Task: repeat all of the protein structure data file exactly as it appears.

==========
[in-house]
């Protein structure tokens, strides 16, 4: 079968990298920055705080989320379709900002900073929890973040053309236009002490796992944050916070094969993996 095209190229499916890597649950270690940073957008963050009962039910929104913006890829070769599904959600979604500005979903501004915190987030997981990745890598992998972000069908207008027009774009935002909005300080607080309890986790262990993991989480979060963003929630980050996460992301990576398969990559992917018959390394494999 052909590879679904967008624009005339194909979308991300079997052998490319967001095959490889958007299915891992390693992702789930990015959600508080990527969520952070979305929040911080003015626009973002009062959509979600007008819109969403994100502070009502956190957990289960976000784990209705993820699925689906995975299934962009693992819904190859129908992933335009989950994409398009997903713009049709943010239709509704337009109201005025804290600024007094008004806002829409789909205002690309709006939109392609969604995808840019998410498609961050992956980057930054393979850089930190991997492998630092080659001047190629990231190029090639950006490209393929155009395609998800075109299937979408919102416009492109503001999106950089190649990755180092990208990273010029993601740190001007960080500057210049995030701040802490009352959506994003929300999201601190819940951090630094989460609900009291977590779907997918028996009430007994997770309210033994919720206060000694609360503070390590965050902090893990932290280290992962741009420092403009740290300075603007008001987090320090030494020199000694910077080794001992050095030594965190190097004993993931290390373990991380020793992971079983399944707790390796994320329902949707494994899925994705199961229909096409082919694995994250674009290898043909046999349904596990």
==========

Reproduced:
[in-house]
């Protein structure tokens, strides 16, 4: 079968990298920055705080989320379709900002900073929890973040053309236009002490796992944050916070094969993996 095209190229499916890597649950270690940073957008963050009962039910929104913006890829070769599904959600979604500005979903501004915190987030997981990745890598992998972000069908207008027009774009935002909005300080607080309890986790262990993991989480979060963003929630980050996460992301990576398969990559992917018959390394494999 052909590879679904967008624009005339194909979308991300079997052998490319967001095959490889958007299915891992390693992702789930990015959600508080990527969520952070979305929040911080003015626009973002009062959509979600007008819109969403994100502070009502956190957990289960976000784990209705993820699925689906995975299934962009693992819904190859129908992933335009989950994409398009997903713009049709943010239709509704337009109201005025804290600024007094008004806002829409789909205002690309709006939109392609969604995808840019998410498609961050992956980057930054393979850089930190991997492998630092080659001047190629990231190029090639950006490209393929155009395609998800075109299937979408919102416009492109503001999106950089190649990755180092990208990273010029993601740190001007960080500057210049995030701040802490009352959506994003929300999201601190819940951090630094989460609900009291977590779907997918028996009430007994997770309210033994919720206060000694609360503070390590965050902090893990932290280290992962741009420092403009740290300075603007008001987090320090030494020199000694910077080794001992050095030594965190190097004993993931290390373990991380020793992971079983399944707790390796994320329902949707494994899925994705199961229909096409082919694995994250674009290898043909046999349904596990």